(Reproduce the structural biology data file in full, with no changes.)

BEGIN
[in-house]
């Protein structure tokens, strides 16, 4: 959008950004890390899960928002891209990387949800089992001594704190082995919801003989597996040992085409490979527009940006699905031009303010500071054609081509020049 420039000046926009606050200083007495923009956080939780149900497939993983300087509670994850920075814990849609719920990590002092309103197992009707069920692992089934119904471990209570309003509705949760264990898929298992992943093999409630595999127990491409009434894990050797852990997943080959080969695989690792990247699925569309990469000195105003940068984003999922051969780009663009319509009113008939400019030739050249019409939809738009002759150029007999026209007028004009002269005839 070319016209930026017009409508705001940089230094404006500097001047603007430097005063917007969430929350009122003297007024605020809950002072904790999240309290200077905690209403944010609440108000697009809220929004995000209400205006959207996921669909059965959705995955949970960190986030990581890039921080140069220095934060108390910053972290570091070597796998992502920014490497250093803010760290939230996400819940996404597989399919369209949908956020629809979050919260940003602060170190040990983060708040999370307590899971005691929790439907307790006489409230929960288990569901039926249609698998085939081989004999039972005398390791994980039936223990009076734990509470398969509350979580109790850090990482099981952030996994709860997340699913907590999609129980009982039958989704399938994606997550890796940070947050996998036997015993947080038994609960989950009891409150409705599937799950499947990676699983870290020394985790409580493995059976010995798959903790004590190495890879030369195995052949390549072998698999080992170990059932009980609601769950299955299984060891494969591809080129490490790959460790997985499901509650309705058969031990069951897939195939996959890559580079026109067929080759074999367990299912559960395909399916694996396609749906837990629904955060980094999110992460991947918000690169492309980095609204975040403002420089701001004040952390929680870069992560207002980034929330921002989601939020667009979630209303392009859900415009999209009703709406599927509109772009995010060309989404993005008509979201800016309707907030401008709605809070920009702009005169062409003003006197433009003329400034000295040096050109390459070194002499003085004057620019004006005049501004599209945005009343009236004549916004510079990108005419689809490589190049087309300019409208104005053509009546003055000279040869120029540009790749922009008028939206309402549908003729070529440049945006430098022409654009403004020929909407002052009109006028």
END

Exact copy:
[in-house]
């Protein structure tokens, strides 16, 4: 959008950004890390899960928002891209990387949800089992001594704190082995919801003989597996040992085409490979527009940006699905031009303010500071054609081509020049 420039000046926009606050200083007495923009956080939780149900497939993983300087509670994850920075814990849609719920990590002092309103197992009707069920692992089934119904471990209570309003509705949760264990898929298992992943093999409630595999127990491409009434894990050797852990997943080959080969695989690792990247699925569309990469000195105003940068984003999922051969780009663009319509009113008939400019030739050249019409939809738009002759150029007999026209007028004009002269005839 070319016209930026017009409508705001940089230094404006500097001047603007430097005063917007969430929350009122003297007024605020809950002072904790999240309290200077905690209403944010609440108000697009809220929004995000209400205006959207996921669909059965959705995955949970960190986030990581890039921080140069220095934060108390910053972290570091070597796998992502920014490497250093803010760290939230996400819940996404597989399919369209949908956020629809979050919260940003602060170190040990983060708040999370307590899971005691929790439907307790006489409230929960288990569901039926249609698998085939081989004999039972005398390791994980039936223990009076734990509470398969509350979580109790850090990482099981952030996994709860997340699913907590999609129980009982039958989704399938994606997550890796940070947050996998036997015993947080038994609960989950009891409150409705599937799950499947990676699983870290020394985790409580493995059976010995798959903790004590190495890879030369195995052949390549072998698999080992170990059932009980609601769950299955299984060891494969591809080129490490790959460790997985499901509650309705058969031990069951897939195939996959890559580079026109067929080759074999367990299912559960395909399916694996396609749906837990629904955060980094999110992460991947918000690169492309980095609204975040403002420089701001004040952390929680870069992560207002980034929330921002989601939020667009979630209303392009859900415009999209009703709406599927509109772009995010060309989404993005008509979201800016309707907030401008709605809070920009702009005169062409003003006197433009003329400034000295040096050109390459070194002499003085004057620019004006005049501004599209945005009343009236004549916004510079990108005419689809490589190049087309300019409208104005053509009546003055000279040869120029540009790749922009008028939206309402549908003729070529440049945006430098022409654009403004020929909407002052009109006028």